Smooth muscle Smooth muscle is also sometimes known as Involuntary muscle due to our inability to control its movements, or Unstriated as it does not have the stripy appearance of Skeletal muscle. Smooth muscle is found in the walls of hollow organs such as the Stomach, Oesophagus, Bronchi and in the walls of blood vessels. This muscle type is stimulated by involuntary neurogenic impulses and has slow, rhythmical contractions used in controlling internal organs, for example, moving food along the Oesophagus or contricting blood vessels during Vasoconstriction.
Cardiac muscle This type of muscle is found solely in the walls of the heart. It has similarities with skeletal muscles in that it is striated and with smooth muscles in that its contractions are not under conscious control. However this type of muscle is highly specialised. It is under the control of the autonomic nervous system, however, even without a nervous imput contractions can occur due to cells called pacemaker cells. Cardiac muscle is highly resistant to fatigue due to the presence of a large number of mitochondria, myoglobin and a good blood supply allowing continuous aerobic metabolism.
The circulatory system consists of:
- The Heart,
Anatomy of the heart
The heart consists of four chambers and is divided into left and right by a wall of muscle called the septum. The right side of the heart consists of an atrium which receives blood returning from the body, and the right ventricle, which then pumps blood out to the lungs, via the pulmonary artery. The left side again contains an atrium and a ventricle. The left atrium receives the oxygenated blood returning from the lungs and the ventricle then pumps this blood around the body. Due to the distance which the blood being pumped from the left ventricle has to travel, a more forceful contraction is required. For this reason the muscular wall of the left side is thicker than that of the right side. The atria and ventricles are separated by valves known as Atrioventricular, or AV valves. The purpose of these valves is to prevent blood from flowing in the wrong direction. Following the movement of blood from the atrium, into the ventricle, the AV valve snaps shut which causes the first heart sound of the heart beat (often described “lub dub”, with the closing of the AV valves being the “lub”) The “dub” sound is caused by the closing of two other valves, known as the Semilunar or SL valves. These are located between each ventricle and the artery leaving the heart, and again prevent the blood flowing backwards.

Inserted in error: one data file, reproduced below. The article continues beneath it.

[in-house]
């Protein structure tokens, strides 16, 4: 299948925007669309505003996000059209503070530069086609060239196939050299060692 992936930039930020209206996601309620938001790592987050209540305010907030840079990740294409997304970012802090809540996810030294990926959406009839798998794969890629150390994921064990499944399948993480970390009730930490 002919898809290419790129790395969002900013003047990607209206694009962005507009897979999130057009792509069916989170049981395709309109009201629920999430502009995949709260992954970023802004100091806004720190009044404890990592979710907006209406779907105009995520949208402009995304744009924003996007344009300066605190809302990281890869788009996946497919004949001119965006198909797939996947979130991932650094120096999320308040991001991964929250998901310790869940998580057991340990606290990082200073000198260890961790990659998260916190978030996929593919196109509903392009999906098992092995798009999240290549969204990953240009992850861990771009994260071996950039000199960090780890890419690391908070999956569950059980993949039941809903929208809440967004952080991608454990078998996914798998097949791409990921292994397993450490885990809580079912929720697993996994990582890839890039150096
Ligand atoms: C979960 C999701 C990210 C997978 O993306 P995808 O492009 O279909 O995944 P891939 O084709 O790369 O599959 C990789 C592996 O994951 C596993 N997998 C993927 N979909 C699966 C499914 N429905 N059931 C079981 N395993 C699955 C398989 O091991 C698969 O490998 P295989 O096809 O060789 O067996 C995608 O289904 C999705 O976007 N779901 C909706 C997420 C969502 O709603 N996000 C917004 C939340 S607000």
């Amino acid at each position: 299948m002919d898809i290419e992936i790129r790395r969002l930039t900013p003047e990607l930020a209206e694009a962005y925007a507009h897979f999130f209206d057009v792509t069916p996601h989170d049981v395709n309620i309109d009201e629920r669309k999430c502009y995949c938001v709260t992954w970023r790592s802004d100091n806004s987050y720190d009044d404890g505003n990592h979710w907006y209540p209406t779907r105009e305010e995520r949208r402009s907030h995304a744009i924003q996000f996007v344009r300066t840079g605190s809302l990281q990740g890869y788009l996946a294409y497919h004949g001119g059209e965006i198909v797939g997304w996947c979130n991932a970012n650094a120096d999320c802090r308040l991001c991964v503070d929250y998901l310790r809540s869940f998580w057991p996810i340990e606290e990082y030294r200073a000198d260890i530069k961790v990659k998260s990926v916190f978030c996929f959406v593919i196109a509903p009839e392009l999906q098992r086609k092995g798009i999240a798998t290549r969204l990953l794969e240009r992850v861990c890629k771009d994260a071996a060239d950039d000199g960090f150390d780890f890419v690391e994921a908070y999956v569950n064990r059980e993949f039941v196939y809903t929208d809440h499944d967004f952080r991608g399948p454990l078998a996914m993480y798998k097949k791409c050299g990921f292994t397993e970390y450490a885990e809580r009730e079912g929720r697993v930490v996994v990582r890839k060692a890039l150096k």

Functions of the circulatory system
The function of the circulatory system is to transport blood around the body.
- Blood itself carries numerous substances which the body requires to function. The main one being Oxygen, carried by a protein called haemoglobin, found inside red blood cells.
- White blood cells are also vital in their role of fighting disease and infection.
- Blood contains platelets which are essential for clotting the blood, which occurs following an injury to stop blood loss.
- Blood also carries waste products, such as Carbon Dioxide away from muscles and organs in order to be dispelled by the lungs.
- Blood also distributes heat generated from the liver and muscles during contraction
At the start of the circulatory cycle the heart pumps oxygenated blood out of the left ventricle, through the Aorta (the largest artery in the body). The aorta divides into smaller arteries, then arterioles and finally into microscopic capillaries, found deep within muscles and organs. Here the Oxygen (and other nutrients) passes through the thin capillary walls, into the tissues where it can be used to produce the energy muscles require to contract. A waste product of energy production (metabolism) is Carbon dioxide and in order to be removed, it too passes across the walls of the capillaries, into the blood stream. The blood continues back towards the heart, through venules and then veins, into the right atrium.
Once blood returns to the heart it is then pumped from the right ventricle through the Pulmonary arteries to the lungs, where the waste carbon dioxide can be expelled and more Oxygen collected. The Pulmonary vein carries oxygenated blood back to the left atrium of the heart, where the cycle starts again.
Effects of the heart on cardiovascular system
- The supply of blood vessels to the heart will increase thereby lowering blood pressure and improving the functioning of the heart
- Lowers the cholesterol levels in the blood helping to reduce the risk of arteries "furring up" and possible heart disease
- The period needed for the heart rate to return to normal after exercise is reduced
- The network of capillaries in a muscle will increase thereby increasing the supply of blood, oxygen and nutrients to the working muscle
The digestive system consists of a large number of organs and processes with the combined functions of breaking down our food into smaller molecules which can be used to produce energy and for other nutritional purposes; and excreting the waste consumed and produced by the system.
Digestion essentially occurs in a series of tubes such as the Oesophogus and Intestines as food passes through the body. A number of other organs contribute to digestion by providing enzymes for the breakdown of food
The mouth is the starting point of digestion. Here the process of chewing starts to break down food and enzymes such as salivary lipase and amylase also start to chemically break down the food.